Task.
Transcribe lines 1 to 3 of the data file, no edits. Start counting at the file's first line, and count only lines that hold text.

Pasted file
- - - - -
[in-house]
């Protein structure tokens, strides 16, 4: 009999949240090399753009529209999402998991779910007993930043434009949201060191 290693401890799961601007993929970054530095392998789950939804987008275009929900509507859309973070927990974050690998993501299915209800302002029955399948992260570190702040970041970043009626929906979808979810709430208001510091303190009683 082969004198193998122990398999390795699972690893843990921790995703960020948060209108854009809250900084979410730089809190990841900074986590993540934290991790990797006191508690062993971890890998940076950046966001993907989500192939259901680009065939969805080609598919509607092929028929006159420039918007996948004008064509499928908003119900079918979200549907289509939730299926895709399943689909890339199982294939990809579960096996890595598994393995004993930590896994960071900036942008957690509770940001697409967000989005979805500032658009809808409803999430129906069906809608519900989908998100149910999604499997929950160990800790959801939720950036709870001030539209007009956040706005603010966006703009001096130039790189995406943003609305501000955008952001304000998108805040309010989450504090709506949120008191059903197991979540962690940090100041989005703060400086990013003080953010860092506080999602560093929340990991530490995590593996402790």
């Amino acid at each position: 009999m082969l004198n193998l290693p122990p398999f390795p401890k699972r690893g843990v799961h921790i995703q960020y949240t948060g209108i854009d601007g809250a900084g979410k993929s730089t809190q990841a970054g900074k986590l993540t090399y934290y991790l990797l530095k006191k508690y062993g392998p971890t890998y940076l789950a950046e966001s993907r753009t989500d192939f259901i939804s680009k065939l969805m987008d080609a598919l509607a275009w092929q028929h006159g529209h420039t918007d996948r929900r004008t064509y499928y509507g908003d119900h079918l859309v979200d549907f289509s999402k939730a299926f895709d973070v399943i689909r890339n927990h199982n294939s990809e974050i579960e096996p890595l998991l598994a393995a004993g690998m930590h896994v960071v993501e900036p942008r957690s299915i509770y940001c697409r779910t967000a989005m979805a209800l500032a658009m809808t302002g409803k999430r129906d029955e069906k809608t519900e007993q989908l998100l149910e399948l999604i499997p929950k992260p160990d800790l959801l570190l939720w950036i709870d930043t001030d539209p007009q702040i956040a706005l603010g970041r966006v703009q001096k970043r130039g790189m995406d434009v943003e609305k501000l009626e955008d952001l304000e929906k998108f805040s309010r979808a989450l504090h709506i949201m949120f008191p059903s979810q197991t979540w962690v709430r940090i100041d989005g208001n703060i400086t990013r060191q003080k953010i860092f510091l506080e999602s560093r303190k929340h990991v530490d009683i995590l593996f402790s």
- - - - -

[in-house]
């Protein structure tokens, strides 16, 4: 009999949240090399753009529209999402998991779910007993930043434009949201060191 290693401890799961601007993929970054530095392998789950939804987008275009929900509507859309973070927990974050690998993501299915209800302002029955399948992260570190702040970041970043009626929906979808979810709430208001510091303190009683 082969004198193998122990398999390795699972690893843990921790995703960020948060209108854009809250900084979410730089809190990841900074986590993540934290991790990797006191508690062993971890890998940076950046966001993907989500192939259901680009065939969805080609598919509607092929028929006159420039918007996948004008064509499928908003119900079918979200549907289509939730299926895709399943689909890339199982294939990809579960096996890595598994393995004993930590896994960071900036942008957690509770940001697409967000989005979805500032658009809808409803999430129906069906809608519900989908998100149910999604499997929950160990800790959801939720950036709870001030539209007009956040706005603010966006703009001096130039790189995406943003609305501000955008952001304000998108805040309010989450504090709506949120008191059903197991979540962690940090100041989005703060400086990013003080953010860092506080999602560093929340990991530490995590593996402790």
């Amino acid at each position: 009999m082969l004198n193998l290693p122990p398999f390795p401890k699972r690893g843990v799961h921790i995703q960020y949240t948060g209108i854009d601007g809250a900084g979410k993929s730089t809190q990841a970054g900074k986590l993540t090399y934290y991790l990797l530095k006191k508690y062993g392998p971890t890998y940076l789950a950046e966001s993907r753009t989500d192939f259901i939804s680009k065939l969805m987008d080609a598919l509607a275009w092929q028929h006159g529209h420039t918007d996948r929900r004008t064509y499928y509507g908003d119900h079918l859309v979200d549907f289509s999402k939730a299926f895709d973070v399943i689909r890339n927990h199982n294939s990809e974050i579960e096996p890595l998991l598994a393995a004993g690998m930590h896994v960071v993501e900036p942008r957690s299915i509770y940001c697409r779910t967000a989005m979805a209800l500032a658009m809808t302002g409803k999430r129906d029955e069906k809608t519900e007993q989908l998100l149910e399948l999604i499997p929950k992260p160990d800790l959801l570190l939720w950036i709870d930043t001030d539209p007009q702040i956040a706005l603010g970041r966006v703009q001096k970043r130039g790189m995406d434009v943003e609305k501000l009626e955008d952001l304000e929906k998108f805040s309010r979808a989450l504090h709506i949201m949120f008191p059903s979810q197991t979540w962690v709430r940090i100041d989005g208001n703060i400086t990013r060191q003080k953010i860092f510091l506080e999602s560093r303190k929340h990991v530490d009683i995590l593996f402790s």